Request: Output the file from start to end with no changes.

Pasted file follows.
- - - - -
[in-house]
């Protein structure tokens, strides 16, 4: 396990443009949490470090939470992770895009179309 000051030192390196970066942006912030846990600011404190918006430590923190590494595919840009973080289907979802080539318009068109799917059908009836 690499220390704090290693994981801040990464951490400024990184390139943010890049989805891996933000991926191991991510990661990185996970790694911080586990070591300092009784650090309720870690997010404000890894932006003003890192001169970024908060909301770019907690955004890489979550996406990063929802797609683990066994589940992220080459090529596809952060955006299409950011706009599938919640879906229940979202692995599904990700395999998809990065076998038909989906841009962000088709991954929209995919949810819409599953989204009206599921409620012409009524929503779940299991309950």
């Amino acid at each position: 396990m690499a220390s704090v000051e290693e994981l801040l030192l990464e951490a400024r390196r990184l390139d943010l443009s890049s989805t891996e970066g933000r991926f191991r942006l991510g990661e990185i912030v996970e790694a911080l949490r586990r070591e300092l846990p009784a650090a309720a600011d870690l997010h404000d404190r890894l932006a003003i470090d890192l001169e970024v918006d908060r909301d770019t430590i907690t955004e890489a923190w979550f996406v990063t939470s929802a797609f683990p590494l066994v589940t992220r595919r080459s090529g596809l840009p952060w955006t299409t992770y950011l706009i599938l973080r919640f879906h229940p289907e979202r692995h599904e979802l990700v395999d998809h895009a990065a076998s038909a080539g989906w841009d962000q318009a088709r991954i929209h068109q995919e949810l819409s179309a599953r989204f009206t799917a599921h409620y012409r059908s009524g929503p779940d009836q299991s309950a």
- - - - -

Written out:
[in-house]
């Protein structure tokens, strides 16, 4: 396990443009949490470090939470992770895009179309 000051030192390196970066942006912030846990600011404190918006430590923190590494595919840009973080289907979802080539318009068109799917059908009836 690499220390704090290693994981801040990464951490400024990184390139943010890049989805891996933000991926191991991510990661990185996970790694911080586990070591300092009784650090309720870690997010404000890894932006003003890192001169970024908060909301770019907690955004890489979550996406990063929802797609683990066994589940992220080459090529596809952060955006299409950011706009599938919640879906229940979202692995599904990700395999998809990065076998038909989906841009962000088709991954929209995919949810819409599953989204009206599921409620012409009524929503779940299991309950």
């Amino acid at each position: 396990m690499a220390s704090v000051e290693e994981l801040l030192l990464e951490a400024r390196r990184l390139d943010l443009s890049s989805t891996e970066g933000r991926f191991r942006l991510g990661e990185i912030v996970e790694a911080l949490r586990r070591e300092l846990p009784a650090a309720a600011d870690l997010h404000d404190r890894l932006a003003i470090d890192l001169e970024v918006d908060r909301d770019t430590i907690t955004e890489a923190w979550f996406v990063t939470s929802a797609f683990p590494l066994v589940t992220r595919r080459s090529g596809l840009p952060w955006t299409t992770y950011l706009i599938l973080r919640f879906h229940p289907e979202r692995h599904e979802l990700v395999d998809h895009a990065a076998s038909a080539g989906w841009d962000q318009a088709r991954i929209h068109q995919e949810l819409s179309a599953r989204f009206t799917a599921h409620y012409r059908s009524g929503p779940d009836q299991s309950a």